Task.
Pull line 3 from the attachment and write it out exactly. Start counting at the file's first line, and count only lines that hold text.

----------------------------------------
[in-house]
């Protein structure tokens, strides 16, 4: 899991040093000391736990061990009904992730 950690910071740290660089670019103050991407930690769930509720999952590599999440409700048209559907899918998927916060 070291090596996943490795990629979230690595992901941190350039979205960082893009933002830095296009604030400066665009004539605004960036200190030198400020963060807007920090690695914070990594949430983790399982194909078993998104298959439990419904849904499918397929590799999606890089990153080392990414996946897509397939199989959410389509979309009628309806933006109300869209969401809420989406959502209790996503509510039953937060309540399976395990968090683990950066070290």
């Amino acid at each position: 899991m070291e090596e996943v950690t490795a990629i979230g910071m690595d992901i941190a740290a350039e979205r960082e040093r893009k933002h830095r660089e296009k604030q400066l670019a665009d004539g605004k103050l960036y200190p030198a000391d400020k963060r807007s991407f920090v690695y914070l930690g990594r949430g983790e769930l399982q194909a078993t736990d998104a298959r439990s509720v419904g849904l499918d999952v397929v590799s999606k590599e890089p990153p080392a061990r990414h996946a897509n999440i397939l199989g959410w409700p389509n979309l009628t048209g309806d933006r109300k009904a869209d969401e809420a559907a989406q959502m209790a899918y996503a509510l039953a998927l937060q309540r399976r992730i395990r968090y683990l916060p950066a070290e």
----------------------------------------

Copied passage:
């Amino acid at each position: 899991m070291e090596e996943v950690t490795a990629i979230g910071m690595d992901i941190a740290a350039e979205r960082e040093r893009k933002h830095r660089e296009k604030q400066l670019a665009d004539g605004k103050l960036y200190p030198a000391d400020k963060r807007s991407f920090v690695y914070l930690g990594r949430g983790e769930l399982q194909a078993t736990d998104a298959r439990s509720v419904g849904l499918d999952v397929v590799s999606k590599e890089p990153p080392a061990r990414h996946a897509n999440i397939l199989g959410w409700p389509n979309l009628t048209g309806d933006r109300k009904a869209d969401e809420a559907a989406q959502m209790a899918y996503a509510l039953a998927l937060q309540r399976r992730i395990r968090y683990l916060p950066a070290e």